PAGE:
Shop Your Stock: Meal Planning from the Pantry {Includes Worksheet}

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meal planning from the pantry

Last month, Joseph and I committed to the No Eating Out challenge, and totally schooled our restaurant budget. Now, it’s time to reign in that grocery portion. Ever since we made the out-of-state move, I just haven’t been able to find my groove again.

I’ve stepped up my game a little bit with coupons, even though I still don’t go crazy over them, and have worked on making more of my food from scratch, rather than buying convenience products.

Meal planning has helped, but this week, I’m trying to avoid huge grocery store purchases.

That means, instead of choosing which meals I want to eat, and buying the ingredients, I’m letting the pantry, fridge, and freezer do the talking!

Combine your food inventory with a meal planning worksheet

If you search for printables online, you will find worksheets that help you meal plan, and worksheets that are exclusively used for a pantry/freezer inventory list.

Neither did exactly what I wanted them to do.

I really needed to have a place where I could write down almost everything I owned that was food-related, and still be able to meal plan from exactly the same list. So I ended up creating my own printable, and named it the Shop Your Stock Inventory Worksheet:

stockpile inventory printable

Listing each and every item seems like a lot of work, and it can be, especially if you have a large stockpile. I don’t think you have to do that to get the benefits from this worksheet.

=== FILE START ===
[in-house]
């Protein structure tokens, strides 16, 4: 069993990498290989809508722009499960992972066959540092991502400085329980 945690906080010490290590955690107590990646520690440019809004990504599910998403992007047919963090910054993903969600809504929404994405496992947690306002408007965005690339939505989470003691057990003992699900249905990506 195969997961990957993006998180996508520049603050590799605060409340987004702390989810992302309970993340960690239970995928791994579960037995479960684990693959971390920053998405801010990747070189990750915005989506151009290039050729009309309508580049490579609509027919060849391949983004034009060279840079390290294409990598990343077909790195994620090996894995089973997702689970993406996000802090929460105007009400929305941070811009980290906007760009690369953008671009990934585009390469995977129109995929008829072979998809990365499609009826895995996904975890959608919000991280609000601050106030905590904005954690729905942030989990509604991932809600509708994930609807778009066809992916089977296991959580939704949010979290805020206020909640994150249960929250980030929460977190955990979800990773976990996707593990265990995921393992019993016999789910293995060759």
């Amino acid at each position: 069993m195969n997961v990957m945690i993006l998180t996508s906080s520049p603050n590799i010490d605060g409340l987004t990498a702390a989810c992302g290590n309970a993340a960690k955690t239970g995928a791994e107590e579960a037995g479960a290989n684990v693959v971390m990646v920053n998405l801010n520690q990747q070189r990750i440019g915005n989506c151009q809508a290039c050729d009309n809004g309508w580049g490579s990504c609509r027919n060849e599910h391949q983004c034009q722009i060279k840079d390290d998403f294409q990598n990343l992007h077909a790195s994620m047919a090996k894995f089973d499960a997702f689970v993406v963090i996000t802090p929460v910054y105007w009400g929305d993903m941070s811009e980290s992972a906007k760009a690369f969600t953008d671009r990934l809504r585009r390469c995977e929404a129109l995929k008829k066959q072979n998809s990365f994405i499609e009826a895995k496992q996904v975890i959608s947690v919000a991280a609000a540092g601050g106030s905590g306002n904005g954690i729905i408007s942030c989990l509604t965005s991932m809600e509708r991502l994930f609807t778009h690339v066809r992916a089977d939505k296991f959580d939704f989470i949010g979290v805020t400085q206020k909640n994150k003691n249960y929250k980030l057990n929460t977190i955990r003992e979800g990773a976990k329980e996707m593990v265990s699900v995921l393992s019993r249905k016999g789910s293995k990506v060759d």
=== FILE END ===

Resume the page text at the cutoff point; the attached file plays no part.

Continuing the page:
I only listed key ingredients from my pantry, and placed multiple items together. Ex. pasta, breakfast items, and baking supplies.

You can also type out your food inventory list, and print multiple copies for future reference. You’ll have a quick list that’s ready to go, and you can cross off ingredients you don’t currently have, and replace them with ones you do. It will save you a bunch of time.

Keep your shopping list handy

While I was taking note of my inventory, I realized I was running low on certain items. Having my grocery list right next to me while I was using the Worksheet, made it really easy to jot down those ingredients for my next trip to the store.

Shop Your Stock Inventory Worksheet

Although this isn’t a deep cleaning session, you are going to find a few (or a lot!) of things that are expired and need to be thrown out. I know I did!

Write down these items so you can replenish your stock, but only if you think you’ll actually use them this time. {grin}

List meal plan ideas as you go

With some ingredient pairings, you are going to know right away whether or not you can make a meal out of it. As I was rummaging through the freezer, I found a frozen Lasagna that I had made a month ago. Instant meal!

Even if you only come up with two or three meal ideas during your inventory check, grab your favorite recipe book, and start brainstorming some more. Having that ingredient list makes this super easy!


I thought I would need to reference a few recipes, but I actually didn’t. By looking at my pantry, fridge, and freezer list, I knew exactly what I could make.

  1. Ground beef + BBQ sauce + ketchup + hamburger buns = BBQ Joes
  2. Lettuce + cheese + dressing + croutons = Salads
  3. Canned soup + bread + cheese = Grilled Cheese Sandwiches and Tomato Soup
  4. Chicken + cream of chicken soup + cheese + broccoli + bread crumbs = Chicken Divan Casserole
  5. Chicken + cornflakes + buttermilk powder = Crispy Chicken
  6. Pasta + cheese = Mac n’ Cheese
  7. Frozen Lasagna Casserole